* Measure advances to state Senate
* Unclear if governor would sign measure
By Matthew A. Ward
PORTSMOUTH, Va., Feb 14 (Reuters) - Virginia lawmakers took a step on Tuesday toward trying to outlaw abortion by approving “personhood” legislation that grants individual rights to an embryo from the moment of conception.
The Republican-controlled House of Delegates voted 66-32 in favor of defining the word person under state law to include unborn children “from the moment of conception until birth at every stage of biological development.”
The measure now heads to the state Senate, which is evenly split between Republicans and Democrats but with Republican Lieutenant Governor Bill Bolling wielding the tie-breaking vote.
Republican Delegate Bob Marshall, an abortion rights opponent who introduced the legislation, said the 1973 Roe v. Wade Supreme Court decision legalizing abortion in the United States would not have been rendered if Texas state law had regarded the unborn as a person “in the full sense.”
“So this is a first step, a necessary step, but it’s not sufficient to directly challenge Roe,” Marshall said in a phone interview.
A spokesman for Republican Governor Bob McDonnell said the governor would review the measure if the Senate sent it to his desk but did not give any insight into whether McDonnell would sign it into law.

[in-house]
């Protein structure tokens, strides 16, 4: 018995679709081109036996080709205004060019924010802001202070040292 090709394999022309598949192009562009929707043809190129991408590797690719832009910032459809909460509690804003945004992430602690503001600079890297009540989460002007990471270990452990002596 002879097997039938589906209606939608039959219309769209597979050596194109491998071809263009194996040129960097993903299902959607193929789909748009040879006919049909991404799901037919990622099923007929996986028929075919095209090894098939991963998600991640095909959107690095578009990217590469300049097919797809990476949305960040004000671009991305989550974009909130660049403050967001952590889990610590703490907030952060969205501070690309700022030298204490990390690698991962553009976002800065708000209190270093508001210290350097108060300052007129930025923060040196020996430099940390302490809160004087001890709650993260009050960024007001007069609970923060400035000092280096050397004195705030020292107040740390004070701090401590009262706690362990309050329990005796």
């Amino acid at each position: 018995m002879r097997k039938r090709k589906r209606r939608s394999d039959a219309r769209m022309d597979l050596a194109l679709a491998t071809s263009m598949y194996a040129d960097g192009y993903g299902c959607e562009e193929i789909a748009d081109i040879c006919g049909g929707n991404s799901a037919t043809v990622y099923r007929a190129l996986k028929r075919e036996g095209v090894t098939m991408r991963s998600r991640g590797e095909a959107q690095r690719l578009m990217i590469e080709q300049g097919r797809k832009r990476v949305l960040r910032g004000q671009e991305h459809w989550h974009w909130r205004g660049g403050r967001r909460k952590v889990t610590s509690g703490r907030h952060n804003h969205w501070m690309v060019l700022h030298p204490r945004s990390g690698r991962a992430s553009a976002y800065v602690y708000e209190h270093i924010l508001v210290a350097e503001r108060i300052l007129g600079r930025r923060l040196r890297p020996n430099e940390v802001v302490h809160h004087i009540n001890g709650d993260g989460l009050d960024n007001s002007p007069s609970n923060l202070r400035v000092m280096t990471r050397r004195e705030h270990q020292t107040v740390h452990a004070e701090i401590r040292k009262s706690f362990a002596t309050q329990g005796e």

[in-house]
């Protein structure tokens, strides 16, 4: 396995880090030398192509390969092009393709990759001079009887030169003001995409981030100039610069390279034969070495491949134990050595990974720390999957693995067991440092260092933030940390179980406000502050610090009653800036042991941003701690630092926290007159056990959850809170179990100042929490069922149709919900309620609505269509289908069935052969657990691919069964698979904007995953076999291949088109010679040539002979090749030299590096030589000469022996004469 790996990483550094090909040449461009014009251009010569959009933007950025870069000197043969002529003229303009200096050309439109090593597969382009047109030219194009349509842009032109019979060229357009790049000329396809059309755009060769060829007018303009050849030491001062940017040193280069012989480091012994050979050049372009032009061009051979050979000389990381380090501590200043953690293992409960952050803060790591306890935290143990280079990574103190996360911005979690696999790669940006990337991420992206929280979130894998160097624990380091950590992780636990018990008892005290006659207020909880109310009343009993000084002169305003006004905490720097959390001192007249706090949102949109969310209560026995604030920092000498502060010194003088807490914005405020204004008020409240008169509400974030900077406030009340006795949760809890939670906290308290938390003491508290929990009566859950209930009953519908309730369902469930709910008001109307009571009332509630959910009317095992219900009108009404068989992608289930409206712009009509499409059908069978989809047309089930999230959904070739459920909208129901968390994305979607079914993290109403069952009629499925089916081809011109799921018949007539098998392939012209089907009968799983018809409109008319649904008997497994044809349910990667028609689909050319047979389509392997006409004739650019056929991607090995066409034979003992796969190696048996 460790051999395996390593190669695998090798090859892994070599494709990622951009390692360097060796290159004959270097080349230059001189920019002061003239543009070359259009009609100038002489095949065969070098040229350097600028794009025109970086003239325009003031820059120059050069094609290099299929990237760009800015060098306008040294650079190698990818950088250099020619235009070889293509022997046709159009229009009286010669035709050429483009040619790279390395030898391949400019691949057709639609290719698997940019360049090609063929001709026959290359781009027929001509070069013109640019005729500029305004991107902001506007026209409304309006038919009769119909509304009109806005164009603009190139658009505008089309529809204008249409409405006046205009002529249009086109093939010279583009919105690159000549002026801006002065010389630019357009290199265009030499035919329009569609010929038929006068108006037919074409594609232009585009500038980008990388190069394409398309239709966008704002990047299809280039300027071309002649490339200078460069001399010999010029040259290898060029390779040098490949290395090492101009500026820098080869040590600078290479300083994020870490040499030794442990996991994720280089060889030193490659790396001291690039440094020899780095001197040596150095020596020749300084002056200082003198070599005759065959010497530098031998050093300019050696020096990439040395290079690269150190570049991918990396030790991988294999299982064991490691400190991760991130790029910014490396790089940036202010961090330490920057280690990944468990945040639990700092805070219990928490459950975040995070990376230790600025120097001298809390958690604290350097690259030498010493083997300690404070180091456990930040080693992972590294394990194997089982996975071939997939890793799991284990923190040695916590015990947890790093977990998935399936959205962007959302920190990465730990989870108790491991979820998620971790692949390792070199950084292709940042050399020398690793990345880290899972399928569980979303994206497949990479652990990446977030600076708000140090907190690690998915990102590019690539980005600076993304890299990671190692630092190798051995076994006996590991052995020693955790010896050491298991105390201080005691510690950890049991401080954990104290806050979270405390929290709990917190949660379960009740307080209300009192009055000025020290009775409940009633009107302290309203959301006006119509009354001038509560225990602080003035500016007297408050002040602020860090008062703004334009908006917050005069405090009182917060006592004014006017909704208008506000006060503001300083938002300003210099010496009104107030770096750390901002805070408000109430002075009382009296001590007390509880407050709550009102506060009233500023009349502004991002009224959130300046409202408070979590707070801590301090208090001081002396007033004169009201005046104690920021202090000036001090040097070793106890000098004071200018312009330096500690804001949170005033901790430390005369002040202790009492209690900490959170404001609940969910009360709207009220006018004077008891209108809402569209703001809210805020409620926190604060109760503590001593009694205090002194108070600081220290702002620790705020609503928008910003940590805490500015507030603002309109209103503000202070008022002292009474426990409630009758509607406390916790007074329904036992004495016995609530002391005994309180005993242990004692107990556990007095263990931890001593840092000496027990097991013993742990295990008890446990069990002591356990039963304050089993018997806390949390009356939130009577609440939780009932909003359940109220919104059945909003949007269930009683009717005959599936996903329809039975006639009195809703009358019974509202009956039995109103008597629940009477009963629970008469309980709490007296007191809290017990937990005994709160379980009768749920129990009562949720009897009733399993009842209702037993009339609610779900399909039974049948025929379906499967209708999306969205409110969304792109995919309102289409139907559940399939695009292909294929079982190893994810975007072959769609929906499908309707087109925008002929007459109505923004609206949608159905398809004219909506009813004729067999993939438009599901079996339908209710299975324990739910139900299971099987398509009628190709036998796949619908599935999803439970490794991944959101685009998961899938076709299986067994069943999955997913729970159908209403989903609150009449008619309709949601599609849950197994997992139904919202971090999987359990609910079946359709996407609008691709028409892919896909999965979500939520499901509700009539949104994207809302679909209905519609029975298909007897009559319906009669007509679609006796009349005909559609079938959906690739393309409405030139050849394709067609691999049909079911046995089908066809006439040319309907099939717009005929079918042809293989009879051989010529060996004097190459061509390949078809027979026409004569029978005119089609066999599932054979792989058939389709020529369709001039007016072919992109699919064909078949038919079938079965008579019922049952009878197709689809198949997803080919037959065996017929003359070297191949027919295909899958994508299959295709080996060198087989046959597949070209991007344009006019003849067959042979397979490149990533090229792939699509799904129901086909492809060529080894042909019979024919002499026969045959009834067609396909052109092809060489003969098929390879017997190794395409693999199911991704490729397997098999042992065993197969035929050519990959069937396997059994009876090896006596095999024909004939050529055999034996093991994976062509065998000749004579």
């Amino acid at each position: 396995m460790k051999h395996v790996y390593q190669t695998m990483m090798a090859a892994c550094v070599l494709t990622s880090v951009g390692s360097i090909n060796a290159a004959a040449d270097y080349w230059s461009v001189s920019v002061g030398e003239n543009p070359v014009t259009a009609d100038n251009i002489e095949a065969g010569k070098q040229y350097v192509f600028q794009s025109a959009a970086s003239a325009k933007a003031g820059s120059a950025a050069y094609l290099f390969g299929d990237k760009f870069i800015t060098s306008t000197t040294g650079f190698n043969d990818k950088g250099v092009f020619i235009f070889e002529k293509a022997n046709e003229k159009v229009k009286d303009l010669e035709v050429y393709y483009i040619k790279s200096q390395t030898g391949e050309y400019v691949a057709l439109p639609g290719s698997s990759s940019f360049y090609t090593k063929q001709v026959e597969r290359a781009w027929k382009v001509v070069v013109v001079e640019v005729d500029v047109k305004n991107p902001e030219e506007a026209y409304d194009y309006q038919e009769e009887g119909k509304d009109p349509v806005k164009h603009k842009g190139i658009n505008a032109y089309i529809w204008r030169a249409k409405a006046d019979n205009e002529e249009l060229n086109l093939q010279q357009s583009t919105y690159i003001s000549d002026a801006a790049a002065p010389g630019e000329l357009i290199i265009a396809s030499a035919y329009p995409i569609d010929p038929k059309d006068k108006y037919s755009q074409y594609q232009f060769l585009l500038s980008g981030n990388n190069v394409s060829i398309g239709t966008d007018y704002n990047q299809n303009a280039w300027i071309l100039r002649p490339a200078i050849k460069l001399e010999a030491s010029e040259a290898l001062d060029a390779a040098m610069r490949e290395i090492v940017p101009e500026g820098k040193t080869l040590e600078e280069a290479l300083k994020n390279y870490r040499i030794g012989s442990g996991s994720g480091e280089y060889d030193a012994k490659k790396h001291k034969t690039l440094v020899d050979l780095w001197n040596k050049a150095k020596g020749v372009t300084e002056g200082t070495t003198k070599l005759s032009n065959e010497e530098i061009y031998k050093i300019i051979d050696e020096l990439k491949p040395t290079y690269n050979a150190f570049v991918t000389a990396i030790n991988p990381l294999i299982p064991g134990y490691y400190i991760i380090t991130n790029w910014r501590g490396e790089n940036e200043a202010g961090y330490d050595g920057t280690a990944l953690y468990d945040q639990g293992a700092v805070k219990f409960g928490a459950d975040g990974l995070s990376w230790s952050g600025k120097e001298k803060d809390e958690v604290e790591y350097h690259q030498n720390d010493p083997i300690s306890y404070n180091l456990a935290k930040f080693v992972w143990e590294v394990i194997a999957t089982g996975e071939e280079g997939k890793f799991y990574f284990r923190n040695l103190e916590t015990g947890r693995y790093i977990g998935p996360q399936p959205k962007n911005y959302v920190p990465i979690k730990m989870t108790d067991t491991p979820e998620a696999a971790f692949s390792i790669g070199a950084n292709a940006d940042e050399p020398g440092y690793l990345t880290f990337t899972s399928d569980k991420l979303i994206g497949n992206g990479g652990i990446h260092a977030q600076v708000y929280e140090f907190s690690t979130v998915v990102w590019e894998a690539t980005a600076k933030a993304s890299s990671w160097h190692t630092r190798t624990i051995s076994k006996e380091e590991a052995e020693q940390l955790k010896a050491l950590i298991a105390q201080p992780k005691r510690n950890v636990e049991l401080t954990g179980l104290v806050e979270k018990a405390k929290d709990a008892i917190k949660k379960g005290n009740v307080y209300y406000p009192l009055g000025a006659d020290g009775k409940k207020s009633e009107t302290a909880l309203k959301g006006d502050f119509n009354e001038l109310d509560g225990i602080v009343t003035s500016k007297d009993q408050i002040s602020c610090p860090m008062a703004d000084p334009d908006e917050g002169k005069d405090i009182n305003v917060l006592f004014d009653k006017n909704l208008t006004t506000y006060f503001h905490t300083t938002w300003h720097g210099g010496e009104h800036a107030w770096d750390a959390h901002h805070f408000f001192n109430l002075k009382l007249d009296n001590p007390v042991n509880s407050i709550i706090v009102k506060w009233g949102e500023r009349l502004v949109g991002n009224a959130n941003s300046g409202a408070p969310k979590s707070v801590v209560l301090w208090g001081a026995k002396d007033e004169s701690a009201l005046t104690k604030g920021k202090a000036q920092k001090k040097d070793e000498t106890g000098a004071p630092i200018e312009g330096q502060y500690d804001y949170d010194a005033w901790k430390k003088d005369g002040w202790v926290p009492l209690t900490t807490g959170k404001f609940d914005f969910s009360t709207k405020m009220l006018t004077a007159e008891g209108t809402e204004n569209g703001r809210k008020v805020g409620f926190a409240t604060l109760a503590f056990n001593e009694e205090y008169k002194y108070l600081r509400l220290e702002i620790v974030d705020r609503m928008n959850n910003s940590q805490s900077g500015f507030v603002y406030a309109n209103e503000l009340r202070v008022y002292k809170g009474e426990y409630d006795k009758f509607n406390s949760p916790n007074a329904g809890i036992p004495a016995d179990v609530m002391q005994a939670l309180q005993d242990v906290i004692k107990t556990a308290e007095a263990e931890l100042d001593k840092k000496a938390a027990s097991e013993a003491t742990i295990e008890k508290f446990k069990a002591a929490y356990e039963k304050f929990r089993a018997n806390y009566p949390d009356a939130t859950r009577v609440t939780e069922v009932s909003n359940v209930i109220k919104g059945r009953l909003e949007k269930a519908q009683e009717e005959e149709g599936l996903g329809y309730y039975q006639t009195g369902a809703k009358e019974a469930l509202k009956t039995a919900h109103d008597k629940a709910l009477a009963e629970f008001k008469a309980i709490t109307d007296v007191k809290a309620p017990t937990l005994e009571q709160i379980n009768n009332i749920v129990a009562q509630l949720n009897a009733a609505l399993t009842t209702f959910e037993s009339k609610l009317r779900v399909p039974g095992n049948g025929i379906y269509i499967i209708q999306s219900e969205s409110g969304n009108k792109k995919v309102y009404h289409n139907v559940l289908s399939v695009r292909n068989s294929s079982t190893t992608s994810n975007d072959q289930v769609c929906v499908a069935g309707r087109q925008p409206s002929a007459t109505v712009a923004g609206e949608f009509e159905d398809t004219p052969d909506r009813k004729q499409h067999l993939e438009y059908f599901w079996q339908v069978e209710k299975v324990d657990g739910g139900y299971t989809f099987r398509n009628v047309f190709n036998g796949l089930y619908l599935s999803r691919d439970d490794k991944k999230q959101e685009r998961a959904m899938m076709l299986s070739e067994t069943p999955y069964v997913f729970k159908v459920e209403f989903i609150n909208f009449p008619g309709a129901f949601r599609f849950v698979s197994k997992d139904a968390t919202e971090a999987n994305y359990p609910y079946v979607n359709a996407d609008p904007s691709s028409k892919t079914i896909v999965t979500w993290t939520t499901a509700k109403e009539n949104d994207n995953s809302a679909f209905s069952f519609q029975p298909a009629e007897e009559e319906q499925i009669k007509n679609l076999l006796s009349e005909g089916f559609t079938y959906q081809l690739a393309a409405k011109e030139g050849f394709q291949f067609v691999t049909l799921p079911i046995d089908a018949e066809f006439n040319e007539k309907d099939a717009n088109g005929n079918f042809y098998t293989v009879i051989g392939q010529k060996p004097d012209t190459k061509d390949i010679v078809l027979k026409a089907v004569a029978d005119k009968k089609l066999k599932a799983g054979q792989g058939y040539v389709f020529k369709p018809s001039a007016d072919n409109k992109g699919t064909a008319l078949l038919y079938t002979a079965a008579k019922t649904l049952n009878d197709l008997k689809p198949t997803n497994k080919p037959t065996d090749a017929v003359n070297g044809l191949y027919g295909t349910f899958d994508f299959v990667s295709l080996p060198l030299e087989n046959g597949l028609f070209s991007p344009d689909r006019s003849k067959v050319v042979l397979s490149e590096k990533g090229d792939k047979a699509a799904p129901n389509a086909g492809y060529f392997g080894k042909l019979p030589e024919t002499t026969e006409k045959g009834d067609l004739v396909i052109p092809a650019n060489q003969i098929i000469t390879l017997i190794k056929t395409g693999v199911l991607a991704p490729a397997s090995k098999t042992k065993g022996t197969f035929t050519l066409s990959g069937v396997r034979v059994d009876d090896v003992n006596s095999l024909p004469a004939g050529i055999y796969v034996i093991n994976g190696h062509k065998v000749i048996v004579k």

Virginia’s approach differs from failed attempts to define a fertilized egg as a legal person in Colorado in 2008 and 2010, and in Mississippi in 2011 where voters rejected the measure.
Virginia’s effort avoids involving a constitutional amendment like those states, instead seeking changes throughout the legal code, said Elizabeth Nash, public policy associate at the Washington-based Guttmacher Institute, which studies reproductive health issues.
But she said the intent was the same, with the measure ultimately aimed at banning abortion, contraception and infertility treatment.
“Should this bill become law, it could have a far-reaching impact on women’s access to health care,” Nash said. “No state, as yet, has adopted anything like this.”
Marshall said the measure did not have the authority to ban birth control or infertility treatment.
“Let’s just say that the imaginations of the opponents are fertile, but their arguments are sterile,” he said.
Ted Miller, a spokesman for abortion rights supporter NARAL Pro-Choice America, said state Republicans pushing the Virginia measure had hoodwinked voters after campaigning on the economy and jobs before last autumn’s general election, when the Republican Party gained seats in the General Assembly.
“That agenda is out of touch with the values and priorities of Virginians, as well as Americans across the country,” Miller said.
Similar legislation failed last year in the Virginia Senate, which was then controlled by Democrats.
Editing by Colleen Jenkins, Daniel Trotta and Peter Cooney